Friday, December 17, 2010

Senator Hank Sanders: Senate Sketches # 1227

  I was hoping I was wrong. I was hoping that this special session was not really about reducing the power of some and increasing the power of others. I was hoping that I was wrong about this special session being ostensibly called about ethics when it was in reality a pure power play. I was hoping against hope.

  The first indications came with who sponsored what bills. Four bills were introduced allegedly to deal with ethics. One was not centered on ethics and one was not about ethics at all. I looked to see whether the Senate President Pro Tem, the highest position in the Senate, was sponsoring one of the bills. He was, so I looked to see which one. He was the chief sponsor of Senate Bill 2, the vehicle to strip AEA (Alabama Education Association) of its organizational power base. I knew in my heart that was the real reason we were here in special session just two weeks before Christmas but I kept hoping I was wrong.

  My fears were further confirmed when we were told that if we did not fight Senate Bill 2, we could work out anything we wanted on the other three ethics bills. My hope was almost gone but I was still hoping a little bit that I was wrong.

  Then the four bills were placed in order of consideration for the Alabama Senate. Lo and behold the first bill to be considered was Senate Bill 2. My last bit of hope slipped away.  My hope was based upon a mirage, hoping against hope.

  Before I tell you specifically what Senate Bill 2 does, I want you to understand how we arrived at this point. Governor Bob Riley was a strong supporter of Bradley Byrne. Byrne was his candidate in the governor’s race. He publicly promised to destroy AEA. To prevent Byrne from being elected and therefore in position to wreak havoc on the organization, AEA became heavily involved in the Republican Primary. It helped knock Byrne out of the election, thus insuring the election of Governor-elect Robert Bentley.

  Statewide elected officers such as governor, take office in mid January. Newly elected Alabama legislators take office immediately following the November general election. Now, Governor Riley had a super majority in the legislature. In the fear that soon to be Governor Bentley would not attack AEA viciously enough, Governor Riley called a special session supposedly to enact ethics legislation. However, the real purpose appeared to be the destruction of AEA, whose membership is 30 percent Republican. It was political payback.

  Since 1983, Alabama has by state law permitted AEA, ASEA (Alabama State Employees Association), ASTA (Alabama State Troopers Association) and other organizations to deduct voluntary membership dues from their paychecks. Members could also deduct other items such as insurance. This procedure helped the members, the organizations and businesses. Senate Bill 2 will stop deductions by AEA, ASEA, and ASTA for membership dues. However, it will continue deductions for businesses which have political PACS that endorse candidates such as ALFA Insurance Company.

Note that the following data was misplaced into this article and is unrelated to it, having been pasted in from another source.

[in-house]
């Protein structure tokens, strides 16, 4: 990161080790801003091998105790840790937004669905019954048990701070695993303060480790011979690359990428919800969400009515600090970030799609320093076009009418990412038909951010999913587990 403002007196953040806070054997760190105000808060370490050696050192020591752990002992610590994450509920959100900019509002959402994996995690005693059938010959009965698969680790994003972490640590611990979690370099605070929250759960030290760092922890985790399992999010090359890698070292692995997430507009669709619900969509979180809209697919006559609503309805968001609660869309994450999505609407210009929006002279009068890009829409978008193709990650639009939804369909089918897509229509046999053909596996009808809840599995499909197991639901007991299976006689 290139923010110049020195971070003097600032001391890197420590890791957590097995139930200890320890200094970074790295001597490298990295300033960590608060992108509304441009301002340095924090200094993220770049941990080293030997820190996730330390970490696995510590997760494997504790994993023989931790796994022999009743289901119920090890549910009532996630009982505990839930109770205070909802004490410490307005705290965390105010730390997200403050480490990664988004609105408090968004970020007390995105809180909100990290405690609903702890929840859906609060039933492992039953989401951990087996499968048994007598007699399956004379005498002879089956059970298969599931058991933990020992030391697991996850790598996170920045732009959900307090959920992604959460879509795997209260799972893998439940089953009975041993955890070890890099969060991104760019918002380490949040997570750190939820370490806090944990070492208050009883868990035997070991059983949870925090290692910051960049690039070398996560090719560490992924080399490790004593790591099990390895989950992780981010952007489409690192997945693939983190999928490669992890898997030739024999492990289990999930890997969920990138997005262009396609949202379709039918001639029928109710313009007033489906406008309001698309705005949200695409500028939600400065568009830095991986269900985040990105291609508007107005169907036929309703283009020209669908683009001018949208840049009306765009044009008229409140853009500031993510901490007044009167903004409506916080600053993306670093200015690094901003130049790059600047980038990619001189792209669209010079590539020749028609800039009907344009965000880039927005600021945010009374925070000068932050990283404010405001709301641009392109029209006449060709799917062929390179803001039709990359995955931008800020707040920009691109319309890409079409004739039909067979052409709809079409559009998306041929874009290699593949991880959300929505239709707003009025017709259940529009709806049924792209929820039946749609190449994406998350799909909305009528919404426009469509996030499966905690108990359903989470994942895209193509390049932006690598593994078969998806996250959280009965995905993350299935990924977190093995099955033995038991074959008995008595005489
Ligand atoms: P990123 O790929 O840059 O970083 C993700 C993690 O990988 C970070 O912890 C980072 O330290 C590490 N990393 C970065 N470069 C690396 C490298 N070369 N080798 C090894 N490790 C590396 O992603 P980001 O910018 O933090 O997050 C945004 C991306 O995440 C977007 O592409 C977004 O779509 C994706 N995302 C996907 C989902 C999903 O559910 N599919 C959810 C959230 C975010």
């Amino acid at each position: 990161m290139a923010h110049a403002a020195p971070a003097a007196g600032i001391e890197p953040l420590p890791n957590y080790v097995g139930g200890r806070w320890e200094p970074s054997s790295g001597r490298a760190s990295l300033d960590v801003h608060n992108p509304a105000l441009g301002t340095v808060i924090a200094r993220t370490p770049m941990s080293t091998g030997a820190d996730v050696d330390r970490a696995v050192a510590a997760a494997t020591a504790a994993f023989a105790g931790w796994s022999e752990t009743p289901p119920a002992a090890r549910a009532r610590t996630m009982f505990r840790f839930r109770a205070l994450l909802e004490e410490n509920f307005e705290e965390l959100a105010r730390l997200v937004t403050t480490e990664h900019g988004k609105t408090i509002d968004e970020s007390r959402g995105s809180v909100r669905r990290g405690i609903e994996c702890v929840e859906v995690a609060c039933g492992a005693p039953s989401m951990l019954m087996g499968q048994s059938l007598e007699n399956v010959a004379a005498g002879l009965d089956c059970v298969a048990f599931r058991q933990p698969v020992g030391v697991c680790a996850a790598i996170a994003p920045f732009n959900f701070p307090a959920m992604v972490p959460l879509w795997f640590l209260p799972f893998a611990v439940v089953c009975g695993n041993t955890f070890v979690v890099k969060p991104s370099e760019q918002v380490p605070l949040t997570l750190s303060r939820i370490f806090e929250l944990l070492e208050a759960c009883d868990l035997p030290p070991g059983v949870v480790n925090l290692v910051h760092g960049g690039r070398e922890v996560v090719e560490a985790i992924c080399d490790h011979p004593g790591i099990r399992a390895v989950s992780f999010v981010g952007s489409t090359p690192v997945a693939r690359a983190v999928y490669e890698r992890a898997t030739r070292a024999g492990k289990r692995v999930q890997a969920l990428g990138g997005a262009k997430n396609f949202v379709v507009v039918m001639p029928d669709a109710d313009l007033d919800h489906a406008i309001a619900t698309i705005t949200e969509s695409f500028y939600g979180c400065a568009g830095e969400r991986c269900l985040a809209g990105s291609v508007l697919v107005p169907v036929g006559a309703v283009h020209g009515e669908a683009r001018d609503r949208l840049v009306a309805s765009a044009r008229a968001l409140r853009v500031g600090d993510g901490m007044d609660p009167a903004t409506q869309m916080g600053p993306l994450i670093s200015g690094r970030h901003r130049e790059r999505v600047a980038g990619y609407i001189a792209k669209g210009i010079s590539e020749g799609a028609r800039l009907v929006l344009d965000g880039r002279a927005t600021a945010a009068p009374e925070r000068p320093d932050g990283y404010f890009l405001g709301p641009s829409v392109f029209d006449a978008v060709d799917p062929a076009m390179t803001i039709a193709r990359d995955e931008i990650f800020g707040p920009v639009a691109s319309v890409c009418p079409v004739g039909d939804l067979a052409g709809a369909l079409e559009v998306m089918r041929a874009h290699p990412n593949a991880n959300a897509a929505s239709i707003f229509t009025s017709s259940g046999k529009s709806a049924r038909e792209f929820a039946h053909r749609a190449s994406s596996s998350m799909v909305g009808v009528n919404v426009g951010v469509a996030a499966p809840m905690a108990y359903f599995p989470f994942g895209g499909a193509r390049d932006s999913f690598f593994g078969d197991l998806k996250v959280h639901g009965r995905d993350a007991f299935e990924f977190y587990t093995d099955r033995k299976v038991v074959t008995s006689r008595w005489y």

This bill is not about excluding politics from state government as alleged. It’s about hurting certain organizations, groups, and individuals. It’s about limiting the political participation of the average person. It’s about political payback right now and altering the political landscape for the long run.

  If Senate Bill 2 was about taking politics out of state government, state law would not permit a check off for donations to the Republican Party and the Democratic Party on our tax returns. It would not allow deductions for insurance companies with political PACS. It’s politics as usual, political payback a plenty and altering of the political landscape for years to come.

  Since Senate Bill 2 was not related to ethics, we Democrats tried to substitute the Rules Committee reports so that the ethics bills would be considered first and Senate Bill 2 last. We wanted to establish just how important Senate Bill 2 was. Of course, the Republicans resoundingly voted down our substitute.

  When Senate Bill 2 came up for consideration, we immediately commenced extended debate, commonly known as a filibuster. They needed 3/5 or 21 of 35 Senate votes to cut off debate. We knew they had 20 votes but was not sure of the 21st vote. After about four hours, they secured the 21st vote and ended the debate. But that was not the end.

  They then adopted a substitute bill that prevented state employees and public education employees from making donations to political PACs for their own organizations. They could not write their own checks to the PACS. It was not just political payback or changing the political landscape, it was punitive politics at its worst. It was outrageous in every sense of the word. I had hoped I was wrong but I clearly was not.

EPILOGUE – A sleight of hand happens when we to do something that is unseen while appearing to do another that is seen.  This special legislative session is a political sleight of hand.

  About the author: Hank Sanders represents the 23rd Senate District in Alabama.

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